Beautification efforts for Polish Triangle?
Dorchester will soon have its very own Oktoberfest-inspired beer garden event at Jan Karski Way hosted by South Bay. Organizers are calling the event “Dotoberfest,” and have confirmed that the celebration will run from Oct. 3 to Oct. 27 from 3 p.m. to 7 p.m. on Thursdays and Fridays and from 10 a.m. to 5 p.m. on Saturdays and Sundays.
Keith Hague, the vice president of South Bay’s real estate and development company EDENS, presented the “Dotoberfest” plans to the McCormick Civic Association last Tuesday. Civic members were generally supportive and excited for the initiative, with many calling it a smart idea.
Hague termed “Dotoberfest” a “community event,” and said that in addition to the beer garden – with Craft Brewery Exchange as the host – and pumpkin patch there will be artisanal food, live music, a farmer’s market, children’s games and crafts, food trucks, and even and a pet adoption.
“DJ’s Market will be our featured vendor,” Hague said. “They’re going to do their Polish donuts and pickles. We’ll also have some Polish dancing and we’re looking into getting some local musicians to come out.”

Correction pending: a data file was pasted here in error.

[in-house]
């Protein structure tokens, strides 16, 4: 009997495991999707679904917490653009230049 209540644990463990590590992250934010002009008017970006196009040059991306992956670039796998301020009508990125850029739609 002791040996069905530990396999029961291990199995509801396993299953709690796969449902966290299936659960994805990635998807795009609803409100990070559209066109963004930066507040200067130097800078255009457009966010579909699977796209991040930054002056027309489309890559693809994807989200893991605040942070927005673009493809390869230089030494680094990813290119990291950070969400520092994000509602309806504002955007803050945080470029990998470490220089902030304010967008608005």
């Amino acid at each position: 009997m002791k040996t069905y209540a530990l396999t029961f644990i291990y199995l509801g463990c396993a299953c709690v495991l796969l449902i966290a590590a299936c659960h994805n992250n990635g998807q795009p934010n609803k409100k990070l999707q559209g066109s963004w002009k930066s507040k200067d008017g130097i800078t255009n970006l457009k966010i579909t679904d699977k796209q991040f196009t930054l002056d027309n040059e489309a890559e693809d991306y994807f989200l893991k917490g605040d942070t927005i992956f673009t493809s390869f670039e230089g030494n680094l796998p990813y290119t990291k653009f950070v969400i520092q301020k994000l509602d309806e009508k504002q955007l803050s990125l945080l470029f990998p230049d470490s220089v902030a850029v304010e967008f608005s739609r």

In a more macro look at the expansion and evolution within and around South Bay, developers are eyeing the Polish triangle – the neighborhoods bounded by Boston Street, Dorchester Avenue, and Columbia Road – as an opportunity for a thruway connection.
EDENS wants to identify South Bay as a new extension to the Polish triangle and encourage pedestrian activity from its streets and neighborhoods through to the shopping center. Plans include recognizing Boston Street as a main street in the area, creating a gateway at a primary entrance to the neighborhood complete with Polish folk art and lamp post banners.
Said Hague: “We want to improve the pedestrian experience as you’re walking from Andrew Square into the South Bay center and also all the way down Boston Street to Edward Everett Square. We’ve come up with some designs that are really geared toward Polish heritage and showing that this is the Polish triangle.”
Another concept that EDENS proposed is the construction of a colorful mural painted on the wood fence in front of the Scrub-a-Dub Car Wash that would include greeting in both English and Polish. Polish statements and witticism were also presented as painted additions along sidewalks in the area to “provide unexpected moments and infuse Polish culture.”
“All of these things have to go through a city approval process. We obviously want to make sure that everyone here is comfortable with it before we start that process,” Hague said of his company’s placemaking efforts. “We were trying to get it all done before “Dotoberfest,” but I think the city process will take a little bit too long to make that happen.”